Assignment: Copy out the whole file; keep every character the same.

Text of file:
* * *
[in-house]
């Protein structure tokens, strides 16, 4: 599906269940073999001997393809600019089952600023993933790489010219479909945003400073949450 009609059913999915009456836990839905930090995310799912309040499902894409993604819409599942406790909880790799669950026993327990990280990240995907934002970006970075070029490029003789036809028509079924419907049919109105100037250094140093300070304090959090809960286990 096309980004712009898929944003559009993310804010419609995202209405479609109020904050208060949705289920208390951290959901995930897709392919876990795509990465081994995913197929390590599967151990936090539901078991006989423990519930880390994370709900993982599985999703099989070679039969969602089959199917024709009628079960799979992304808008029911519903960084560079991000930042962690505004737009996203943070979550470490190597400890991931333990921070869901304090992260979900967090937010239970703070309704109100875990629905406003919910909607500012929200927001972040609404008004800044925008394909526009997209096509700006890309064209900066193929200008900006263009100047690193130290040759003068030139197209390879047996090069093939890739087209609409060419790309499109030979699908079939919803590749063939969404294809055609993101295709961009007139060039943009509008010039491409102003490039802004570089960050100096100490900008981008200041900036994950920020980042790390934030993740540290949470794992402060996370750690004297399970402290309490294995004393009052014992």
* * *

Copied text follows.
[in-house]
């Protein structure tokens, strides 16, 4: 599906269940073999001997393809600019089952600023993933790489010219479909945003400073949450 009609059913999915009456836990839905930090995310799912309040499902894409993604819409599942406790909880790799669950026993327990990280990240995907934002970006970075070029490029003789036809028509079924419907049919109105100037250094140093300070304090959090809960286990 096309980004712009898929944003559009993310804010419609995202209405479609109020904050208060949705289920208390951290959901995930897709392919876990795509990465081994995913197929390590599967151990936090539901078991006989423990519930880390994370709900993982599985999703099989070679039969969602089959199917024709009628079960799979992304808008029911519903960084560079991000930042962690505004737009996203943070979550470490190597400890991931333990921070869901304090992260979900967090937010239970703070309704109100875990629905406003919910909607500012929200927001972040609404008004800044925008394909526009997209096509700006890309064209900066193929200008900006263009100047690193130290040759003068030139197209390879047996090069093939890739087209609409060419790309499109030979699908079939919803590749063939969404294809055609993101295709961009007139060039943009509008010039491409102003490039802004570089960050100096100490900008981008200041900036994950920020980042790390934030993740540290949470794992402060996370750690004297399970402290309490294995004393009052014992």